Subject: Medicine & Pharmacology, Allergology Keywords: Drug Safety Surveillance; Adverse Drug Reaction; Ophthalmic; Ciprofloxacin; Dexamethasone
Online: 5 January 2021 (11:51:06 CET)
Background: drugs provide a significant benefit; however, their use implies an intrinsic potential danger, with the possibility to cause unwanted effects. These effects are known as adverse drug reactions (ADRs). Post-marketing drug safety surveillance detects unknown risks that have not been identified in clinical trials and it is necessary to monitor marketed medications under real-life practice. Due to the scarce information about fixed combination of ciprofloxacin 0.3% / dexamethasone 0.1% (SDO), we performed a drug safety surveillance study. (2) Methods: A prospective non-controlled drug safety surveillance study was conducted in Peruvian population. A total of 236 patients prescribed SDO were included derivates from 12 sites. Patients' standardized information was collected through two phone calls, including demographics, medical history, prescribing patterns of SDO, concomitant medication, and ADRs in detail. The ADRs were classified by causality and severity, followed by outcome measures to identify new risk. (3) Results: 236 patients prescribed with SDO participated in the study and 220 were included. A total of 82 ADRs/220 patients were reported after the use of SDO, presenting a ratio 0.37 ADR/patient. The most frequent ADR with SDO administration was eye irritation (30%). The totality of the ADR was classified as non-serious, and the 97.5% (n=80) was classified as mild and 2.5% as moderate (n=2). No cases under the severe category were identified. (4) Conclusion: No new risks were found in the population where this study was conducted.
ARTICLE | doi:10.20944/preprints202208.0207.v2
Subject: Medicine & Pharmacology, Ophthalmology Keywords: Adverse Drug Reaction; Spontaneous reporting; Active surveillance; Underreporting; Antiglau-coma; Artificial tear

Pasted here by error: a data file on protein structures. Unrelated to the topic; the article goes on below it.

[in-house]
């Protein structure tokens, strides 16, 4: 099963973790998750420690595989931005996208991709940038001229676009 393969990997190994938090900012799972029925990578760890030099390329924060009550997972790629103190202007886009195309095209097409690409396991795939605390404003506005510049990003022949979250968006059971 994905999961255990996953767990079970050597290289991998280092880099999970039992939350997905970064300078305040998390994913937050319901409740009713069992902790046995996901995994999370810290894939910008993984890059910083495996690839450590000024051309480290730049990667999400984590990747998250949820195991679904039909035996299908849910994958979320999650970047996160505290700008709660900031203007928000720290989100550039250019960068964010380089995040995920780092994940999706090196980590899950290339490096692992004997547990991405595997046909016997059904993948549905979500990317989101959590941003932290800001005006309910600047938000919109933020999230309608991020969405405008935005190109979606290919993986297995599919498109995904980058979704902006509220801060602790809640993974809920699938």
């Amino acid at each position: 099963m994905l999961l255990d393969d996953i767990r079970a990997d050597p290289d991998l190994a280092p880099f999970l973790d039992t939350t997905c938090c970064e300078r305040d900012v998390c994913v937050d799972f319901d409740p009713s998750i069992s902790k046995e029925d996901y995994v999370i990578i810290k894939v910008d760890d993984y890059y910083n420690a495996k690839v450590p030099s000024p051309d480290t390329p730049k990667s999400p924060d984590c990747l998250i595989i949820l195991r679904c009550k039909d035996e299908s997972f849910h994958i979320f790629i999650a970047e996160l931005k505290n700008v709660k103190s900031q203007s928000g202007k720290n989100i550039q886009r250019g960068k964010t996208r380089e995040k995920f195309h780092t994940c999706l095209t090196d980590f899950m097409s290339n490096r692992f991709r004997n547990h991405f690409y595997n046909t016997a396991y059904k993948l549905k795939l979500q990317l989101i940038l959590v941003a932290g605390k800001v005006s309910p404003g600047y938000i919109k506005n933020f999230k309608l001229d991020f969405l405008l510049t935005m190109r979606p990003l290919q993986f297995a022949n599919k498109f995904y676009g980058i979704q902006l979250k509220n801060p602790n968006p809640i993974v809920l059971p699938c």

Online: 22 September 2022 (07:17:10 CEST)
(1)Aims of the study: calculating the underreporting ratio for two different medications, a fixed combination of 0.5% timolol + 0.2% brimonidine + 2.0% dorzolamide (antiglaucoma) and a fixed combination of sodium hyaluronate 0.1% + chondroitin sulfate 0.18% (artificial tear) and characterizing the features influencing the reporting of adverse drug reactions (ADRs) in spontaneous reporting; (2) Methods: the underreporting ratio was calculated by comparing the adverse drug reactions reported in the spontaneous reporting database for every 10,000 defined daily doses marketed and the adverse drug reactions from an active surveillance study for every 10,000 defined daily doses used for different drugs (antiglaucoma and artificial tear). The factors related to the report in spontaneous reporting through statistical tests were also determined; (3) Results: The underreporting ratio of spontaneous reporting was 0.006029% for antiglaucoma and 0.003552% for artificial tear; additionally, statistically significant differences were found for severity, unexpected adverse drug reactions, and incidence of adverse drug reactions in females; (4) Conclusions: The underreporting ratio of ADRs related to ophthalmic medications indicates worry since the cornerstone of pharmacovigilance focuses on spontaneous reporting. Besides, since underreporting seems to be selective, the role of certain aspects like gender, seriousness, severity, and unexpected ADRs, must be considered in future research.